CNAME and A (returning CNAME).  Note that SRV, MX and A may/will
              cause  additional  lookups by "smart" caching nameservers to get
              an actual IP  address,  which  may  either  slow  down  or  fail
              completely.  The  PRIVATE type uses value 65399 (in the 'private
              use' range) and requires servers implementing RFC 3597.

       -O downenc
              Force downstream encoding type  for  all  query  type  responses
              except  NULL.   Default  is  autodetected,  but may not spot all
              problems for the more  advanced  codecs.   Use  this  option  to
              override  the  autodetection.   Base32 is the lowest-grade codec
              and should always work; this is used when  autodetection  fails.
              Base64  provides  more  bandwidth,  but  may  not  work  on  all
              nameservers.   Base64u  is  equal  to  Base64  except  in  using
              underscore  ('_')  instead  of plus sign ('+'), possibly working
              where Base64 does not.  Base128 uses high  byte  values  (mostly
              accented  letters  in  iso8859-1),  which  might  work with some
              nameservers.   For  TXT  queries,  Raw  will   provide   maximum
              performance,  but  this will only work if the nameserver path is
              fully 8-bit-clean for responses that are assumed to be  "legible

       -L 0|1 Lazy-mode  switch.   -L1  (default):  Use lazy mode for improved
              performance and decreased latency.  A very small minority of DNS
              relays  appears  to  be  unable  to handle the lazy mode traffic
              pattern, resulting in no or very  little  data  coming  through.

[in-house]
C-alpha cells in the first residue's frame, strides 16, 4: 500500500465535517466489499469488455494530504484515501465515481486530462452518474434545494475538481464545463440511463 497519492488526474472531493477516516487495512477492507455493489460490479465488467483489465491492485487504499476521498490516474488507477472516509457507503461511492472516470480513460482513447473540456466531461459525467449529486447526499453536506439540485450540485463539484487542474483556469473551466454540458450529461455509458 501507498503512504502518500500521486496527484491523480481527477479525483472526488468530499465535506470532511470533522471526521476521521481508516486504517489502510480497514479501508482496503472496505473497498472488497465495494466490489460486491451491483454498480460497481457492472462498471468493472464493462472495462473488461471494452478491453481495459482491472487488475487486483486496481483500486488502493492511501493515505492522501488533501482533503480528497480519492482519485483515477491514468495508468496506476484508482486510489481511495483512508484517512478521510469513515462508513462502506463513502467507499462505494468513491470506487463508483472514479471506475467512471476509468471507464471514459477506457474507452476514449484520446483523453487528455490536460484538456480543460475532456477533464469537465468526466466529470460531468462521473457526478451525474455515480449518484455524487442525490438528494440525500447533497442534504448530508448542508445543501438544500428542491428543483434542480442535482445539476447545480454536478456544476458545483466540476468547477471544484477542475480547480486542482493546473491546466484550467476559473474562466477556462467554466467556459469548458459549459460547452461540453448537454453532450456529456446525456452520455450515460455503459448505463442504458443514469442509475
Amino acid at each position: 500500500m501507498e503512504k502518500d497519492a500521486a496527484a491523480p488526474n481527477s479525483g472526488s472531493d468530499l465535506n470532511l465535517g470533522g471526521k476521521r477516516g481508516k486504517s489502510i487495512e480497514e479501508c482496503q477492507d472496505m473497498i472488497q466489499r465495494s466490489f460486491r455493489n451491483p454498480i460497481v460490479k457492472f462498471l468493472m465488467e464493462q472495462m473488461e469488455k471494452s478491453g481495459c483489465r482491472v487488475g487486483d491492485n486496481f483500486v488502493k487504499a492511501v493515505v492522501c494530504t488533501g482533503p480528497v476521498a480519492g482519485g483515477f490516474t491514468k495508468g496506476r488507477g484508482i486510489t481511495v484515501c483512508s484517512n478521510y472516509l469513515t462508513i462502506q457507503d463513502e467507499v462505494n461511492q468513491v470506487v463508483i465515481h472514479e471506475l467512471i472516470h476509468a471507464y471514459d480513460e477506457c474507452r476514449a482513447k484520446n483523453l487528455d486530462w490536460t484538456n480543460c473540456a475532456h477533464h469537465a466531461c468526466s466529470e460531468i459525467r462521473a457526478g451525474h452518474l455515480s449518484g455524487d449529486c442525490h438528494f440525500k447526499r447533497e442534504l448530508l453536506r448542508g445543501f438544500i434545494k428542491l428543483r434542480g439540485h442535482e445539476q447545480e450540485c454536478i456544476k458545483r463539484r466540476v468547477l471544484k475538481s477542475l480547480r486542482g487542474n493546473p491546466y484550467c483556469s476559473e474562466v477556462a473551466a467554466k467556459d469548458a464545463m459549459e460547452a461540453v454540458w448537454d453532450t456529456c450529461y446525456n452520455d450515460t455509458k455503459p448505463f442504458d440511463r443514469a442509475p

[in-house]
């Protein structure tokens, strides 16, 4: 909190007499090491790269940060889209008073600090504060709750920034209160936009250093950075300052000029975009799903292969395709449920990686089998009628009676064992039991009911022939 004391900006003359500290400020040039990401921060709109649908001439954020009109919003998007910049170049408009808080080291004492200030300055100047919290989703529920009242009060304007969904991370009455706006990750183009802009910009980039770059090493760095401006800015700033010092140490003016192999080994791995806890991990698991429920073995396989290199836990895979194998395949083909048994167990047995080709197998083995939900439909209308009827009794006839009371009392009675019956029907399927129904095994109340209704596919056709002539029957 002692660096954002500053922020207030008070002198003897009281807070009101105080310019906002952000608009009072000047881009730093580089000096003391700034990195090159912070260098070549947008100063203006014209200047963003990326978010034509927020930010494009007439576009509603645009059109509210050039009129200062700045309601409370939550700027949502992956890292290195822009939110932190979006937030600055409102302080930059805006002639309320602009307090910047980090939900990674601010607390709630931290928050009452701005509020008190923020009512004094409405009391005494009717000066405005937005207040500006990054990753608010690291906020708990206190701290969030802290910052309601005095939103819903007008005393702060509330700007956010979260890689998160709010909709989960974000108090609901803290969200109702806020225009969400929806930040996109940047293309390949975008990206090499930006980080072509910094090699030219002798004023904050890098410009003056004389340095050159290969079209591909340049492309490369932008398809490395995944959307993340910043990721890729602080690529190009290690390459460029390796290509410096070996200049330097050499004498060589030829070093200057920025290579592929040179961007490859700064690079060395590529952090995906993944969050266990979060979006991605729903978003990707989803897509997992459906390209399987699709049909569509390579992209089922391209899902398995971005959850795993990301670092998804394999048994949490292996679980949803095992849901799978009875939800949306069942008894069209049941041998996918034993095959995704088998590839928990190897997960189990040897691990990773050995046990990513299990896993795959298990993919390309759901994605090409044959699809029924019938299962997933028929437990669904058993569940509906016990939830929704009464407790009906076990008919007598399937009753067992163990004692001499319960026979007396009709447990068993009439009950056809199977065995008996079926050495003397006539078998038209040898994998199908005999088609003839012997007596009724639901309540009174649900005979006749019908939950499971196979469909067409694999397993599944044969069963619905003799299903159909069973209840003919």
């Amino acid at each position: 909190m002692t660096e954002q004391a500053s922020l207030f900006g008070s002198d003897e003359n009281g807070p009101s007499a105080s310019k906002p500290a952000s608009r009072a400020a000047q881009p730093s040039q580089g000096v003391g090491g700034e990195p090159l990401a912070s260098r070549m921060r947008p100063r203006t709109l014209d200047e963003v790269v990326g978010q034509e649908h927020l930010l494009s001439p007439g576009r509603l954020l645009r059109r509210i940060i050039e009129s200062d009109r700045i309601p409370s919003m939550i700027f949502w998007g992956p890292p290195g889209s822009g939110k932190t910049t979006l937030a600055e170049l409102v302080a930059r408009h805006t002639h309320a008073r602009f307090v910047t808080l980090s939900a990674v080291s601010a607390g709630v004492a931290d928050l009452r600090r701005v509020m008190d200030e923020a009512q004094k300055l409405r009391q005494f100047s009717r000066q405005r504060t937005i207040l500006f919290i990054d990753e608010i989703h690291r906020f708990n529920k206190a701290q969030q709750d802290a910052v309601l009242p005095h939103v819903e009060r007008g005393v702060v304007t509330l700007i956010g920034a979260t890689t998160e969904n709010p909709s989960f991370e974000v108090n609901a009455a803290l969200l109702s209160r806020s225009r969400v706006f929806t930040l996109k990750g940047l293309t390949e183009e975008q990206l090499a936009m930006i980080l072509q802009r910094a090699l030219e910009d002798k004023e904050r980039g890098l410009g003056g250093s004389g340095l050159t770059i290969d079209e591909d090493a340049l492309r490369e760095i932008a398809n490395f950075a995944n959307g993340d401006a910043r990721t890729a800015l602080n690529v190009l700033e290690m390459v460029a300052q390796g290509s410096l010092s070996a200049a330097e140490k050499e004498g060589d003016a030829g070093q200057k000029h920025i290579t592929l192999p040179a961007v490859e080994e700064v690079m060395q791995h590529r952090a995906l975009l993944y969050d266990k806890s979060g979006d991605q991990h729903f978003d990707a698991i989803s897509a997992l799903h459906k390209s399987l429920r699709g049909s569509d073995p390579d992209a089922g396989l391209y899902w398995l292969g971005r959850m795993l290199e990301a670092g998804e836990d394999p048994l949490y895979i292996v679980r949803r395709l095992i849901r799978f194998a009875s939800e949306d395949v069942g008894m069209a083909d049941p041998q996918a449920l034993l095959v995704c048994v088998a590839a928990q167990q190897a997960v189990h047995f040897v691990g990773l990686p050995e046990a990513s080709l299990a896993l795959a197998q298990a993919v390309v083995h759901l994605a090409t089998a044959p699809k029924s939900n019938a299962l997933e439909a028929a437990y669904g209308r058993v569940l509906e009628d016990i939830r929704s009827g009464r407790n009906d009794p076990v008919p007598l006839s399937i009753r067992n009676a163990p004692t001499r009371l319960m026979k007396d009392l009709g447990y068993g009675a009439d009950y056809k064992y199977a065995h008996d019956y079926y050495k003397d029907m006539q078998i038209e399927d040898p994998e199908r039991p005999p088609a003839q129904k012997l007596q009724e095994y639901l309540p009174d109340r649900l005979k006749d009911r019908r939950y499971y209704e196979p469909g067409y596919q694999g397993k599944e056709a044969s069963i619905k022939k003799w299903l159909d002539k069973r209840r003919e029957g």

The  iodine  client  will  detect this and try to switch back to
              legacy mode, but this may not always work.  In these  situations
              use -L0 to force running in legacy mode (implies -I1).

       -I interval
              Maximum  interval  between requests (pings) so that intermediate
              DNS servers will not time out. Default is 4 in lazy mode,  which
              will  work  fine  in  most  cases. When too many SERVFAIL errors
              occur, iodine will automatically  reduce  this  to  1.   To  get
              absolute  minimum DNS traffic, increase well above 4, but not so
              high that SERVFAIL errors start to occur.  There  are  some  DNS
              relays   with  very  small  timeouts,  notably
              (ultradns), that will give SERVFAIL errors even with  -I1;  data
              will still get trough, and these errors can be ignored.  Maximum
              useful  value  is  59,  since  iodined  will  close  a  client's
              connection after 60 seconds of inactivity.

   Server Options:
       -c     Disable checking the client IP address on all incoming requests.
              By default, requests originating from non-matching IP  addresses
              will be rejected, however this will cause problems when requests
              are routed via a cluster of DNS servers.

       -s     Don't try to configure IP address or MTU.  This should  only  be
              used  if  you  have  already  configured the device that will be

       -D     Increase debug level. Level  1  prints  info  about  each  RX/TX
              packet.  Implies the -f option.  On level 2 (-DD) or higher, DNS
              queries will be printed literally.  When using Base128  upstream
              encoding,  this  is  best  viewed as ISO Latin-1 text instead of
              (illegal) UTF-8.  This is easily  done  with  :  "LC_ALL=C  luit
              iodined -DD ..."  (see luit(1)).

       -m mtu Set  'mtu' as mtu size for the tun device.  This will be sent to
              the client on login, and the client will use the  same  mtu  for
              its  tun  device.  Default 1130.  Note that the DNS traffic will
              be automatically fragmented when needed.

       -l listen_ip
              Make  the  server  listen  only  on  'listen_ip'  for   incoming
              requests.   By  default, incoming requests are accepted from all

       -p port